Wednesday, April 20, 2005

Oh, The Things You Notice

It seems like whenever I look at a show I liked as a kid, I see something that makes me look at it differently. Whether it's getting more of the jokes than I did the first time (Animaniacs) or realizing the show was so bad it's funny in a campy way (Thundercats), I'm surprised at how my reaction to certain shows has changed since "outgrowing" them.

The one thing I noticed is how kids shows today couldn't get away with the things that shows from the 90's could. Parents would boycott or complain if some stuff was done in cartoons today. What might surprise you is that the things I'm about to describe have nothing to do with violence. They are living proof of the cultural shift in this country that is somehow less PC but a little more restrictive.

The first thing is the not-so-obvious "bias" in Animaniacs (and other WB cartoons of that time period). I have probably mentioned before how much I enjoy watching this show on Nicktoons TV (the cable network). Animaniacs was a very topical, celebrity-centric, Hollywood-centric show. The writing was very savvy and filled with rich dialogue-based humor in addition to the slapstick. As such, a "liberal" bias is clear as day as I watch the show in the overpolitical, right vs. left world of today. This is a show that showed Bill Clinton playing the saxophone in its opening (an opening that was eventually changed...and one that is noticeably absent from the Nicktoons airings). They made fun of known conservatives of the time such as Rush Limbaugh and Newt Gingrich. They even had a hilarious episode (or two) making fun of the FCC mandate that networks show three hours of educational programming for children. I wonder what the reaction would be if a kids show was topical to the point that it made fun of President Bush, Condoleeza Rice, Donald Rumsfeld, John Kerry, Howard Dean or even post-Monica Lewinsky Bill Clinton. The show would probably be hilarious...and never make it to air.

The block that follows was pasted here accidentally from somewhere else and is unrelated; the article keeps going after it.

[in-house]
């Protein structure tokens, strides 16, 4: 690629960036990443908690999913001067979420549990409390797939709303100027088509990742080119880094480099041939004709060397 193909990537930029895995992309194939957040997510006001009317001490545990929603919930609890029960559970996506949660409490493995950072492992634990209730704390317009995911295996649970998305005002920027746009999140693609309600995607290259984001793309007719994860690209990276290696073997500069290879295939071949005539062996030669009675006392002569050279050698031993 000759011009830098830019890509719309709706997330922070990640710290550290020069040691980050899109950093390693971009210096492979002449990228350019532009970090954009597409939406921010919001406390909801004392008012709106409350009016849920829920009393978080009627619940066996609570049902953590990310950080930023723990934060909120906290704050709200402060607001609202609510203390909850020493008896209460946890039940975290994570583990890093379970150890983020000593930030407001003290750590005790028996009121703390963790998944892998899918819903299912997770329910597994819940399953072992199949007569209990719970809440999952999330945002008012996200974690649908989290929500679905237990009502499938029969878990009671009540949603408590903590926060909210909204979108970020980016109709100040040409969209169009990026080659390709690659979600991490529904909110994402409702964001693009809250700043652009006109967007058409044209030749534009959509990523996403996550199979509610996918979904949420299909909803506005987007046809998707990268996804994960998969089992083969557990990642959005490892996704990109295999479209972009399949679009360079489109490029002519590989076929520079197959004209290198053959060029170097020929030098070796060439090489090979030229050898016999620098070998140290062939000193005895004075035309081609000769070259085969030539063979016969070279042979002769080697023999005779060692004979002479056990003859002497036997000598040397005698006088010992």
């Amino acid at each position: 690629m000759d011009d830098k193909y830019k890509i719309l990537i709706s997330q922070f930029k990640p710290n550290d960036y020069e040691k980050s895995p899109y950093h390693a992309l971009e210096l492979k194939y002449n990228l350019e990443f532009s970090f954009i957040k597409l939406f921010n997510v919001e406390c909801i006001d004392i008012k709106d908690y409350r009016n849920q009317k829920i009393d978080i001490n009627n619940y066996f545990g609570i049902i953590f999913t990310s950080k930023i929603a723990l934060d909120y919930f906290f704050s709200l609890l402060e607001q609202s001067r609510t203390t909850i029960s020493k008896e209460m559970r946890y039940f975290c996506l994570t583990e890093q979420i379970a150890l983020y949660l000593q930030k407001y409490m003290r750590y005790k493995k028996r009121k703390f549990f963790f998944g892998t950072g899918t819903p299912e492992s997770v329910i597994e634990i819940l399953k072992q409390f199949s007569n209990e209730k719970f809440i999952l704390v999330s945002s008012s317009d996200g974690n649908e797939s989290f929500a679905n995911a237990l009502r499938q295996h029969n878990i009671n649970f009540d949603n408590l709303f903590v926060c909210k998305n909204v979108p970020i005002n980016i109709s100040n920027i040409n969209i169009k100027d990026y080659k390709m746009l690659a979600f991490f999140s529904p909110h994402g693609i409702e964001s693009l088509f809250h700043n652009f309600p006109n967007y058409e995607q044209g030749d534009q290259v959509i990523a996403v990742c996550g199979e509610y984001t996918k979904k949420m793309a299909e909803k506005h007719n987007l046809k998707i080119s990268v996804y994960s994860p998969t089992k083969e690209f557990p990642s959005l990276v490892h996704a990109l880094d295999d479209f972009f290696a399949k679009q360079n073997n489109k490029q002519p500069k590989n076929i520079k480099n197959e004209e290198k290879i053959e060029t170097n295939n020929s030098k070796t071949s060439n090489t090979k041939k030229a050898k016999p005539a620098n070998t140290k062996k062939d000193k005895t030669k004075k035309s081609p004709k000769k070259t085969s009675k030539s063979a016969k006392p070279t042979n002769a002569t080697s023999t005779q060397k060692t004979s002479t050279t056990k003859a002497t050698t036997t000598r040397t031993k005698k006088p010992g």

The other thing is an episode of Rocko's Modern Life that inadvertently foreshadowed gay marriage. "Gay" stuff in kids cartoons isn't exactly a new phenomenon. Ren & Stimpy were outed by their creator, John Kricfalusi, who nearly ruined their 90's legacy with the overall godawful Adult Party Cartoon. Most recently, there was controversy about Spongebob Squarepants possibly being gay (and no one mentions "Him" from Powerpuff Girls). I watched this episode of Rocko's Modern Life on Nicktoons TV along with my sister. The story had Rocko, a wallaby from Australia, being the victim of the Immigration Department. He was going to get deported unless he got married. Somehow (my sister and I missed parts of this episode), Rocko decides to do a scheme that has him marrying his friend Philbert. Philbert, a turtle that normally wears very large glasses, dresses up in a wedding gown (with his glasses off) and marries Rocko in front of a judge. Over the course of the episode, Rocko and Philbert act like a married couple. Philbert stays at home and cooks dinner for Rocko. He calls Rocko at work for no good reason. They get into a fight (over something stupid) and Rocko tries to make up with Philbert by bringing a vase of flowers (just as Philbert messes with Rocko's car for "revenge"). All the while, the immigration officer appears in weird places to check up on the "couple." Eventually, Rocko gets his green card and him and Philbert go their separate ways. At the end of the episode, Philbert "hooks up" with a slightly nerdy girl he likes (they were shown liking each other earlier in the episode).